Claims legislation would harm ‘survivors’
John Gaskin endorsed Missouri legislation to reform sexual misconduct proceedings on college campuses, saying they currently deny due process to accused students, who are disproportionately black men.
He spoke in the name of the St. Louis County chapter of the National Association for the Advancement of Colored People, where he serves as president.
Now he’s in trouble with the national organization for putting it on the wrong side of the issue.
NAACP President and CEO Derrick Johnson told Gaskin in a Thursday letter that he was contradicting NAACP policy on the implementation of Title IX. Johnson cited the national organization’s public comments against Education Secretary Betsy DeVos’s* proposed Title IX regulation, the subject of a public rulemaking.
The DeVos proposal “would have largely the same effects as the proposed Missouri legislation,” which “would make it more difficult for survivors of sexual assault at Missouri’s state universities to come forward with their claims and have them adjudicated,” Johnson claimed:
Moreover, it appears from the evidence we have received that you took this position without having consulted with the leadership of the Missouri State Conference or other units in the State, despite the fact that the proposed legislation would apply to all public universities in Missouri.
The NAACP leader also accused Gaskin of taking this position without getting approval from the St. Louis chapter’s executive committee, “in apparent violation of the NAACP’s Bylaws for Units.”
Johnson made unrelated accusations against Gaskin for his “apparent conflict of interest” in merger discussions with the St. Louis City chapter of the NAACP:
Given the importance of these issues to the NAACP and the communities we represent, I have concluded that the conduct described above is inimical to the best interests of the Association and presents a danger of irreparable harm to the Association and the St. Louis County Branch. Moreover, I have concluded that immediate action is necessary to mitigate that harm.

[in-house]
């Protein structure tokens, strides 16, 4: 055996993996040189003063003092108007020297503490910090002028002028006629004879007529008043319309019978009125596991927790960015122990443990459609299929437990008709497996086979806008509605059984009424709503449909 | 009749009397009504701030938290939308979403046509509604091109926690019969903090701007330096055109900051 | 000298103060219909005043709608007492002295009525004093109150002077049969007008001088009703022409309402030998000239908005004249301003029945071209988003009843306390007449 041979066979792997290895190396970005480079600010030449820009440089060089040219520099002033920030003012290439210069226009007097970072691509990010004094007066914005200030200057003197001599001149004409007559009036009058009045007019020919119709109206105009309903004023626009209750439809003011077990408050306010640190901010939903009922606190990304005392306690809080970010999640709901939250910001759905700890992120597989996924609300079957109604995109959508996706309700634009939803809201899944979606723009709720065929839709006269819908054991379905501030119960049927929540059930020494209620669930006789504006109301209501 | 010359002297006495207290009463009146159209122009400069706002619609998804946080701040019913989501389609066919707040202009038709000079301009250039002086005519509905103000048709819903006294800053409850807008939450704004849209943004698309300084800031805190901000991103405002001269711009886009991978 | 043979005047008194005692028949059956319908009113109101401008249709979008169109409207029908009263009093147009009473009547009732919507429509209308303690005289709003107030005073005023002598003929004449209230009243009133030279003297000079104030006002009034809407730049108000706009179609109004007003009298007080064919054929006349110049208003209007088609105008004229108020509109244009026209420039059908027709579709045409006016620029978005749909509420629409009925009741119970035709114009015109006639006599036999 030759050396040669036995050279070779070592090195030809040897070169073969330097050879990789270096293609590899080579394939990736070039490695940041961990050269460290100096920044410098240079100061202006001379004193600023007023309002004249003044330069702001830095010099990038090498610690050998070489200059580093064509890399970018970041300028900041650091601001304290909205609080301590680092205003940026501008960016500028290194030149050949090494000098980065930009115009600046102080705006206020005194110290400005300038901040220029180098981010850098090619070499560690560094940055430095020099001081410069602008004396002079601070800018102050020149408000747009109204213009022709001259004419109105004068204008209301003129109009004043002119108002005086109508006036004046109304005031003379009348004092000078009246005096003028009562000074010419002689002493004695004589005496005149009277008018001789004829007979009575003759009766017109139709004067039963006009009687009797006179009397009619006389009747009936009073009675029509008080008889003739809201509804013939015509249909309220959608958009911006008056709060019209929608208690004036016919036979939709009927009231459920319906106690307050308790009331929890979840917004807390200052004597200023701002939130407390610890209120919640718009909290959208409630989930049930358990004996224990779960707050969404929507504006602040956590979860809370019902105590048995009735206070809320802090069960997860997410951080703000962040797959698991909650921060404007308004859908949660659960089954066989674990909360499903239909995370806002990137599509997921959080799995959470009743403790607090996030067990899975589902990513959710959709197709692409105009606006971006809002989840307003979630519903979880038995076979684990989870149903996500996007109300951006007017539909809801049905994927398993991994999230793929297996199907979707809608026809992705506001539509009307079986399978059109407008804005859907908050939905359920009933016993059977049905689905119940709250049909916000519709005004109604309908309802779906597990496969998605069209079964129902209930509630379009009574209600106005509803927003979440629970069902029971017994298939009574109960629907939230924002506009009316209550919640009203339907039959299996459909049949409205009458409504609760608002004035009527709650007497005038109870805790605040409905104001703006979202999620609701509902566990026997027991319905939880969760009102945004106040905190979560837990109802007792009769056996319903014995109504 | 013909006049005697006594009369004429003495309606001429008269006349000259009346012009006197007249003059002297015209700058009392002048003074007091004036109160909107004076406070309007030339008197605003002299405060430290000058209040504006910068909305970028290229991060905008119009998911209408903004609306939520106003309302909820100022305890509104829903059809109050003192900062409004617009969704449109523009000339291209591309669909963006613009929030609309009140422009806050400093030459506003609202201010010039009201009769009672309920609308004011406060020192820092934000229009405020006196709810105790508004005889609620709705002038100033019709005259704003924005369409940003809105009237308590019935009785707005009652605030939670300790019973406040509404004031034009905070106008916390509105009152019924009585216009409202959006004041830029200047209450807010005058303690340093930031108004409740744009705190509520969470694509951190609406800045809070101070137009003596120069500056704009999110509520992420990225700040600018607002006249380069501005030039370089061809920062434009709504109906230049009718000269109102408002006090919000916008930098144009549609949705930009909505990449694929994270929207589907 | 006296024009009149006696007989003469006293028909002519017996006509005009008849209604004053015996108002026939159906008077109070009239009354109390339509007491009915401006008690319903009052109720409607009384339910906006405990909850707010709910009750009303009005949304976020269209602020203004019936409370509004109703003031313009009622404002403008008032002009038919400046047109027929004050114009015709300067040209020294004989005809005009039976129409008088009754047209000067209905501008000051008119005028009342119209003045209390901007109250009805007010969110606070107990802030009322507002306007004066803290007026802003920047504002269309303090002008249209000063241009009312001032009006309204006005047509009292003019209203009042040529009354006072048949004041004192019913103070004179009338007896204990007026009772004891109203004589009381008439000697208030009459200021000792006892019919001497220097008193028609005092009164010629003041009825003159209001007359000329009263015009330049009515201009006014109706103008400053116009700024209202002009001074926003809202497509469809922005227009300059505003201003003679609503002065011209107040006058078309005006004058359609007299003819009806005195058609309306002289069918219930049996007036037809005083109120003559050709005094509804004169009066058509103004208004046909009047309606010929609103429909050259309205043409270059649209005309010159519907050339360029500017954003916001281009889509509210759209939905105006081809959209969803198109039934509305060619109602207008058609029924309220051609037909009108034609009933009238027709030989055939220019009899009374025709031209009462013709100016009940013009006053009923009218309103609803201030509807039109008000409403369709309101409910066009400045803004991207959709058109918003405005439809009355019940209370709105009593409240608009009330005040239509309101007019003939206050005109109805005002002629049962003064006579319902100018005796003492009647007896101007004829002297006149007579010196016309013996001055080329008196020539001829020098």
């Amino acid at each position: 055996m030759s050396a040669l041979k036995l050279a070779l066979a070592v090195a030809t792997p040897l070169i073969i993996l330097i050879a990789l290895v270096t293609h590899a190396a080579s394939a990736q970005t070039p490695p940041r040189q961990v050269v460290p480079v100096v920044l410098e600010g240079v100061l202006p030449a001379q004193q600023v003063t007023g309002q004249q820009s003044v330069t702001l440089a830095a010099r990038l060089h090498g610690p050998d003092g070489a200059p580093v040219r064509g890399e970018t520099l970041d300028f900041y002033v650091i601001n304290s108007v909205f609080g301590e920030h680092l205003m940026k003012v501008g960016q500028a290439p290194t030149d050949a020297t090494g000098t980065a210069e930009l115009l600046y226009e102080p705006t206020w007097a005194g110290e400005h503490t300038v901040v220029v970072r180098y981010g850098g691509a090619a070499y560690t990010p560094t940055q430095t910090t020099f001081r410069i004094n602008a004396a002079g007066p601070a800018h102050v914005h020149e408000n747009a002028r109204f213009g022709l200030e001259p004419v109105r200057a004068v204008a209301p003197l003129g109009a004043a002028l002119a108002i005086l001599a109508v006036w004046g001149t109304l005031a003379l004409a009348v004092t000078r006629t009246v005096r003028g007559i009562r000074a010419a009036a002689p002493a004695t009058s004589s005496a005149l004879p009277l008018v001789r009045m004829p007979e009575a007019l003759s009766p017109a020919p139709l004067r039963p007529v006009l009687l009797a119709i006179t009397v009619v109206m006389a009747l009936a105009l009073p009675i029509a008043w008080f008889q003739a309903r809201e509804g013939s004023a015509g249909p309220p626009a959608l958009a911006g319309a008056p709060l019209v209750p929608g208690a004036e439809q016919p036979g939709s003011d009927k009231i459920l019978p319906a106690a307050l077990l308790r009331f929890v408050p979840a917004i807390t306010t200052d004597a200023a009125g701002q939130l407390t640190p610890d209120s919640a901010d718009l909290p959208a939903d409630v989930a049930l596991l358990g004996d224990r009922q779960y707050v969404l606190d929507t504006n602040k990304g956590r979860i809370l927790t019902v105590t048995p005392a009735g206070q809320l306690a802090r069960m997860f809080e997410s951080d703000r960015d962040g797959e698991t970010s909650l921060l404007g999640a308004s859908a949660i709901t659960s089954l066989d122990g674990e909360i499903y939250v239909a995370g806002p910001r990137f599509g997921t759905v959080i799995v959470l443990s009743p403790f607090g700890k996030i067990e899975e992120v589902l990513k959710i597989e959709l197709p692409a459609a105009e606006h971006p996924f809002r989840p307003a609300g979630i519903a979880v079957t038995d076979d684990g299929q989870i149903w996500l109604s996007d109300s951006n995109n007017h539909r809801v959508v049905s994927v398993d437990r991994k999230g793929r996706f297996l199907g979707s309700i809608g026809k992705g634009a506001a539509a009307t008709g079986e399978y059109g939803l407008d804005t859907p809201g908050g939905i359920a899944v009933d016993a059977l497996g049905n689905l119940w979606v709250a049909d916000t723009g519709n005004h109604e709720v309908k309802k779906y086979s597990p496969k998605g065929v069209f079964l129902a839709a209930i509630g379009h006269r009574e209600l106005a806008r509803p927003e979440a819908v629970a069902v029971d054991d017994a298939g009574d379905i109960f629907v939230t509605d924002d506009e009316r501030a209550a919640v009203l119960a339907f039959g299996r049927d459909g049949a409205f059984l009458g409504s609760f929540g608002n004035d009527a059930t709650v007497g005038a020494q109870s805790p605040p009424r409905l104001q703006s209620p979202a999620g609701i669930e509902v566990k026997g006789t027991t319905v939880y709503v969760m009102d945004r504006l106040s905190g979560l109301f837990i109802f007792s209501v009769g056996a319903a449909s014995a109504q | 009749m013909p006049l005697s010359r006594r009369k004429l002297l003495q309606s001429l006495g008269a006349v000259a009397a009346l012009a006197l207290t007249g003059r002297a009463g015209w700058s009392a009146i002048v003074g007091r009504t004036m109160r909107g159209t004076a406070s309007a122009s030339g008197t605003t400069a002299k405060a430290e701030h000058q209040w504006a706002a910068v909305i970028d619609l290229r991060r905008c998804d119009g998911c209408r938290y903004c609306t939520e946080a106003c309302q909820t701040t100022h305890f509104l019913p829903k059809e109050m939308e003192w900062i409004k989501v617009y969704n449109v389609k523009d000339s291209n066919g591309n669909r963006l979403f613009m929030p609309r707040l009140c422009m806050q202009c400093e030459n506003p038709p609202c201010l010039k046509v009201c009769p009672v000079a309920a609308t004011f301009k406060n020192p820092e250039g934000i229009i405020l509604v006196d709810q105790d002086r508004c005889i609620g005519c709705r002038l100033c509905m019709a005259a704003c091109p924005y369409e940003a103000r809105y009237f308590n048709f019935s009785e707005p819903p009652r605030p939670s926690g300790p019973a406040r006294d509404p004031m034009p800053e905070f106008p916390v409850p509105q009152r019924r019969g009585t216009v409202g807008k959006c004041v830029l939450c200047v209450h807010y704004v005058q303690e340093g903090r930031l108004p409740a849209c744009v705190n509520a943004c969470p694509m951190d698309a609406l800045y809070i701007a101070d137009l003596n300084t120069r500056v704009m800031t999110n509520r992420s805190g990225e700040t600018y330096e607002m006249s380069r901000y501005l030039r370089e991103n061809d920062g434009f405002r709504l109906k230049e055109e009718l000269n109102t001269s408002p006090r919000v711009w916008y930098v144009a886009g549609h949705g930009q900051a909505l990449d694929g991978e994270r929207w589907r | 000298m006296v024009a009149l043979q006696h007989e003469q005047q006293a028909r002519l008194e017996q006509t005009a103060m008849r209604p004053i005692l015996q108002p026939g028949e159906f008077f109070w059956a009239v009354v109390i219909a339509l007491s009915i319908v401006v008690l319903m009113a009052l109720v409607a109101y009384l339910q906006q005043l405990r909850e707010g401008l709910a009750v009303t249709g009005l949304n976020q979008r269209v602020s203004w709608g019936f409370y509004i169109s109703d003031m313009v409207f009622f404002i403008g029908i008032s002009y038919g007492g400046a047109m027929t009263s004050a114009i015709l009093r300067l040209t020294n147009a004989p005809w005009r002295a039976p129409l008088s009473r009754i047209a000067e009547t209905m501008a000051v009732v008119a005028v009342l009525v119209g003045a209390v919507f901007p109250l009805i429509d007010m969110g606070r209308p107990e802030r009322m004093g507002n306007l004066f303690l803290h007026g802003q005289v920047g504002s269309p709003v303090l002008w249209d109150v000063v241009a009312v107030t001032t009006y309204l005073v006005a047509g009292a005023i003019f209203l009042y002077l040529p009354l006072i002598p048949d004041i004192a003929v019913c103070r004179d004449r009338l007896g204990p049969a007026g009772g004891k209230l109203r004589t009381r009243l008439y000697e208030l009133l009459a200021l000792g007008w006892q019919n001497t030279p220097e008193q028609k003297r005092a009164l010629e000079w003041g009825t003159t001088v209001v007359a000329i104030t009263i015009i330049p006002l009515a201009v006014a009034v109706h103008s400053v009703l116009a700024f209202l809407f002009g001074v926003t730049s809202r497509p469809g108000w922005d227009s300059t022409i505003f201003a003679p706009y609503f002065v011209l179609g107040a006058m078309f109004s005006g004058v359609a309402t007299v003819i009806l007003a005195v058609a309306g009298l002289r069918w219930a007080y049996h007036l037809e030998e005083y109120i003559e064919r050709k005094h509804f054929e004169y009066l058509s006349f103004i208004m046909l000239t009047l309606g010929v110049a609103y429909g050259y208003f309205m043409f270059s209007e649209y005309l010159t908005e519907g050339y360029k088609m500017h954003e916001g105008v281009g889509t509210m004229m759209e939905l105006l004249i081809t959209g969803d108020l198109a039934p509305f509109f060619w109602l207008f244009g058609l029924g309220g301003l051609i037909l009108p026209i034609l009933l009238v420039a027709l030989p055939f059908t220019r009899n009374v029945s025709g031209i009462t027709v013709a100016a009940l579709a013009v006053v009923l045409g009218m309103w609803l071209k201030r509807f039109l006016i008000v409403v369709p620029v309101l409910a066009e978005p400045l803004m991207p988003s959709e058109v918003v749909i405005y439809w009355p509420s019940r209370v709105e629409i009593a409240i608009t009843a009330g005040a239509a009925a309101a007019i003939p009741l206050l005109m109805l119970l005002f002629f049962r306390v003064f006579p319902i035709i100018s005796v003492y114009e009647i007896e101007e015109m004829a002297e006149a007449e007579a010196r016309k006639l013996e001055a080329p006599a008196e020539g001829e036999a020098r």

Johnson is suspending Gaskin effective immediately and ordering him to stop using his NAACP title. Gaskin can request a hearing on the allegations against him.
The St. Louis Post-Dispatch has not covered the legislation objectively. In his report on Gaskin’s suspension, metro columnist Tony Messenger claimed the legislation – which is sponsored by a sexual-assault victim, Rep. Holly Rehder (left) – “would weaken Title IX protections for women on college campuses.”
The purported protections – restrictions on the ability of accused students of all genders to defend themselves against university lawyers – have already been rescinded by DeVos at the federal level.
Several courts nationwide, both appellate and district, have struck down practices mandated or encouraged by the Obama administration’s Title IX guidance, which was never formalized in a rulemaking. The 8th U.S. Circuit Court of Appeals, which has jurisdiction over Missouri, has explicitly rejected broad interpretations of Title IX regulations at least twice in recent years.
Messenger also put “due process” in scare quotes and claimed there was no evidence that Title IX proceedings disproportionately harm black men. Several legal scholars – including the University of Missouri’s Ben Trachtenberg – have argued that Title IX enforcement disproportionately punishes minorities. Trachtenber also said it suffers from “implicit bias.”
Johnson’s letter to Gaskin was shared with the Post-Dispatch by Missouri NAACP President Rod Chapel. In a text, Gaskin said it was an “internal NAACP matter” and he would have “more to share next week following conversations with the leadership of my Branch.”
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